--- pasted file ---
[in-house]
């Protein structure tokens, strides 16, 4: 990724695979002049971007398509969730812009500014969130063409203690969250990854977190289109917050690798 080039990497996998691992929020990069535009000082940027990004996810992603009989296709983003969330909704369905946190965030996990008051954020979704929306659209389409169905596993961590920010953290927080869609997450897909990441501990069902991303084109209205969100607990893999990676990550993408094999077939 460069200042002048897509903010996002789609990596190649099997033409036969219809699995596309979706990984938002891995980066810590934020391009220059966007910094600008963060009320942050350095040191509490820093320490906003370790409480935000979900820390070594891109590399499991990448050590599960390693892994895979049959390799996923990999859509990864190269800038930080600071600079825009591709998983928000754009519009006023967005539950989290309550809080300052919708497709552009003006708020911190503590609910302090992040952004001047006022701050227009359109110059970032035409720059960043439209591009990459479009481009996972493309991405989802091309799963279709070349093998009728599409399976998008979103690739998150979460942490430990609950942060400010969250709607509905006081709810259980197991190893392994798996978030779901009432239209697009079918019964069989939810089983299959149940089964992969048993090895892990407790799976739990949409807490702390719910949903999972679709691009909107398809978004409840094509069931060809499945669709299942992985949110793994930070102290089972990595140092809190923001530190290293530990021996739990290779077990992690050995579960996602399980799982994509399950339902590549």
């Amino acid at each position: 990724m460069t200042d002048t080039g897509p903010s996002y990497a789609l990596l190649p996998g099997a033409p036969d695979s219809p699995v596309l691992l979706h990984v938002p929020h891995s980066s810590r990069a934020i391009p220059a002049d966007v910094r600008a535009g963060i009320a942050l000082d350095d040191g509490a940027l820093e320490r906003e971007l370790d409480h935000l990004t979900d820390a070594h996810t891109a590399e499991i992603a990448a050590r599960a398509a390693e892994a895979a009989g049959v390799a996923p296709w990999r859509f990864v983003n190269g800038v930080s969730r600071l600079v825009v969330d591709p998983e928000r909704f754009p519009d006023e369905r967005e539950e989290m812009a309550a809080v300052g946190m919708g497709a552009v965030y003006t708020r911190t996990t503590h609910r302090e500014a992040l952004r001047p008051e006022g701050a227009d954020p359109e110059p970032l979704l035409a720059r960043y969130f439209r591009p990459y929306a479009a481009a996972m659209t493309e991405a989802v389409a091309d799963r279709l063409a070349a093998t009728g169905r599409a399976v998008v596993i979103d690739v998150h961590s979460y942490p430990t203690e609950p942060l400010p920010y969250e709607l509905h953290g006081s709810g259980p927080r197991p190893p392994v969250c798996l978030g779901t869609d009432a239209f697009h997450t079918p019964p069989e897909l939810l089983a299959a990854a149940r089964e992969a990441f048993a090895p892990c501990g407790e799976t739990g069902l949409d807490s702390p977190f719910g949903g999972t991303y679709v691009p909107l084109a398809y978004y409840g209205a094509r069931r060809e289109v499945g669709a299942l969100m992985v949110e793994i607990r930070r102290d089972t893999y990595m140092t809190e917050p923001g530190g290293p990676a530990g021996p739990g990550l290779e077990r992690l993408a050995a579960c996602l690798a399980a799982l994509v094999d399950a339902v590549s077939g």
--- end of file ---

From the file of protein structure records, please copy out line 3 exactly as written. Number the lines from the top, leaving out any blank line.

């Amino acid at each position: 990724m460069t200042d002048t080039g897509p903010s996002y990497a789609l990596l190649p996998g099997a033409p036969d695979s219809p699995v596309l691992l979706h990984v938002p929020h891995s980066s810590r990069a934020i391009p220059a002049d966007v910094r600008a535009g963060i009320a942050l000082d350095d040191g509490a940027l820093e320490r906003e971007l370790d409480h935000l990004t979900d820390a070594h996810t891109a590399e499991i992603a990448a050590r599960a398509a390693e892994a895979a009989g049959v390799a996923p296709w990999r859509f990864v983003n190269g800038v930080s969730r600071l600079v825009v969330d591709p998983e928000r909704f754009p519009d006023e369905r967005e539950e989290m812009a309550a809080v300052g946190m919708g497709a552009v965030y003006t708020r911190t996990t503590h609910r302090e500014a992040l952004r001047p008051e006022g701050a227009d954020p359109e110059p970032l979704l035409a720059r960043y969130f439209r591009p990459y929306a479009a481009a996972m659209t493309e991405a989802v389409a091309d799963r279709l063409a070349a093998t009728g169905r599409a399976v998008v596993i979103d690739v998150h961590s979460y942490p430990t203690e609950p942060l400010p920010y969250e709607l509905h953290g006081s709810g259980p927080r197991p190893p392994v969250c798996l978030g779901t869609d009432a239209f697009h997450t079918p019964p069989e897909l939810l089983a299959a990854a149940r089964e992969a990441f048993a090895p892990c501990g407790e799976t739990g069902l949409d807490s702390p977190f719910g949903g999972t991303y679709v691009p909107l084109a398809y978004y409840g209205a094509r069931r060809e289109v499945g669709a299942l969100m992985v949110e793994i607990r930070r102290d089972t893999y990595m140092t809190e917050p923001g530190g290293p990676a530990g021996p739990g990550l290779e077990r992690l993408a050995a579960c996602l690798a399980a799982l994509v094999d399950a339902v590549s077939g």